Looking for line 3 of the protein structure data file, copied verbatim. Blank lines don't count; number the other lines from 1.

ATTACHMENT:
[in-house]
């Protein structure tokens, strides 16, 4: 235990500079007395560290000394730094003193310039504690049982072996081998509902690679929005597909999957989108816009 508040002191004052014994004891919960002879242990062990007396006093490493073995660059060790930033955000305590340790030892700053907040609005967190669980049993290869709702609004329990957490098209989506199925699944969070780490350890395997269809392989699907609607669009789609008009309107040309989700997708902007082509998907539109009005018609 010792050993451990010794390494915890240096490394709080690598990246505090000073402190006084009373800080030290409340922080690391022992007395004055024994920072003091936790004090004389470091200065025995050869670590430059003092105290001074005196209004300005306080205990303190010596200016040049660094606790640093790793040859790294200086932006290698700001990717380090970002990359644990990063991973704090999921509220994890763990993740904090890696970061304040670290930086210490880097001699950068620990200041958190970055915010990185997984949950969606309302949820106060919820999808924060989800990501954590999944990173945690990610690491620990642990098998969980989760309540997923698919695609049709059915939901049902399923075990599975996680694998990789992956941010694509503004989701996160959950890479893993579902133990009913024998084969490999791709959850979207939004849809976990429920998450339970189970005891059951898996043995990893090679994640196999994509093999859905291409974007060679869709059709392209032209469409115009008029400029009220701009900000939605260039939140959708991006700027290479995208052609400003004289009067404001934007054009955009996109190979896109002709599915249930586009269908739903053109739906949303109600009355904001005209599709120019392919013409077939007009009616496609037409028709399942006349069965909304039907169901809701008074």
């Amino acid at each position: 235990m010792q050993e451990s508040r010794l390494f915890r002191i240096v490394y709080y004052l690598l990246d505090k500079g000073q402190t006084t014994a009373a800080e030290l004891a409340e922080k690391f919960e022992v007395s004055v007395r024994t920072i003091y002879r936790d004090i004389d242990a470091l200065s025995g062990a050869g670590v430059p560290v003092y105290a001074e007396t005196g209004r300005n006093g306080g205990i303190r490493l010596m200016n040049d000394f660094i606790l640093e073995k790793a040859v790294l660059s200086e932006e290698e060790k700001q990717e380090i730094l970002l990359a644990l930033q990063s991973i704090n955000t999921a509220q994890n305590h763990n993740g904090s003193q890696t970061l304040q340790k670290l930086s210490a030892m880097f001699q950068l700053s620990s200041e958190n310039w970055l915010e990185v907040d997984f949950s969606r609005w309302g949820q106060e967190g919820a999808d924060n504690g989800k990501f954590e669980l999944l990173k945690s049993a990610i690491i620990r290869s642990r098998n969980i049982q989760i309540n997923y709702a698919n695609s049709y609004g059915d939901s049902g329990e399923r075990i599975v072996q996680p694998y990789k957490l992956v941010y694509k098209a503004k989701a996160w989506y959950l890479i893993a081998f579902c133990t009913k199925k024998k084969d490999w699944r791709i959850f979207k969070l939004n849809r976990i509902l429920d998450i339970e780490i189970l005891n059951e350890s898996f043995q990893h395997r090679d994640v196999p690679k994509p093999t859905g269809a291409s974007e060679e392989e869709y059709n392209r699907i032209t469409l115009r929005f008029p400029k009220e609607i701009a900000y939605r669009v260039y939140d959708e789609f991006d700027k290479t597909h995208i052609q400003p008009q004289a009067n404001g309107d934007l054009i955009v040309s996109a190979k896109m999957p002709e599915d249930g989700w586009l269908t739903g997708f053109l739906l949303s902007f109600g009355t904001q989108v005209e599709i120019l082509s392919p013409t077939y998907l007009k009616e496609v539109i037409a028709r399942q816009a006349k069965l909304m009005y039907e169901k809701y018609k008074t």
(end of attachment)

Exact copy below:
């Amino acid at each position: 235990m010792q050993e451990s508040r010794l390494f915890r002191i240096v490394y709080y004052l690598l990246d505090k500079g000073q402190t006084t014994a009373a800080e030290l004891a409340e922080k690391f919960e022992v007395s004055v007395r024994t920072i003091y002879r936790d004090i004389d242990a470091l200065s025995g062990a050869g670590v430059p560290v003092y105290a001074e007396t005196g209004r300005n006093g306080g205990i303190r490493l010596m200016n040049d000394f660094i606790l640093e073995k790793a040859v790294l660059s200086e932006e290698e060790k700001q990717e380090i730094l970002l990359a644990l930033q990063s991973i704090n955000t999921a509220q994890n305590h763990n993740g904090s003193q890696t970061l304040q340790k670290l930086s210490a030892m880097f001699q950068l700053s620990s200041e958190n310039w970055l915010e990185v907040d997984f949950s969606r609005w309302g949820q106060e967190g919820a999808d924060n504690g989800k990501f954590e669980l999944l990173k945690s049993a990610i690491i620990r290869s642990r098998n969980i049982q989760i309540n997923y709702a698919n695609s049709y609004g059915d939901s049902g329990e399923r075990i599975v072996q996680p694998y990789k957490l992956v941010y694509k098209a503004k989701a996160w989506y959950l890479i893993a081998f579902c133990t009913k199925k024998k084969d490999w699944r791709i959850f979207k969070l939004n849809r976990i509902l429920d998450i339970e780490i189970l005891n059951e350890s898996f043995q990893h395997r090679d994640v196999p690679k994509p093999t859905g269809a291409s974007e060679e392989e869709y059709n392209r699907i032209t469409l115009r929005f008029p400029k009220e609607i701009a900000y939605r669009v260039y939140d959708e789609f991006d700027k290479t597909h995208i052609q400003p008009q004289a009067n404001g309107d934007l054009i955009v040309s996109a190979k896109m999957p002709e599915d249930g989700w586009l269908t739903g997708f053109l739906l949303s902007f109600g009355t904001q989108v005209e599709i120019l082509s392919p013409t077939y998907l007009k009616e496609v539109i037409a028709r399942q816009a006349k069965l909304m009005y039907e169901k809701y018609k008074t």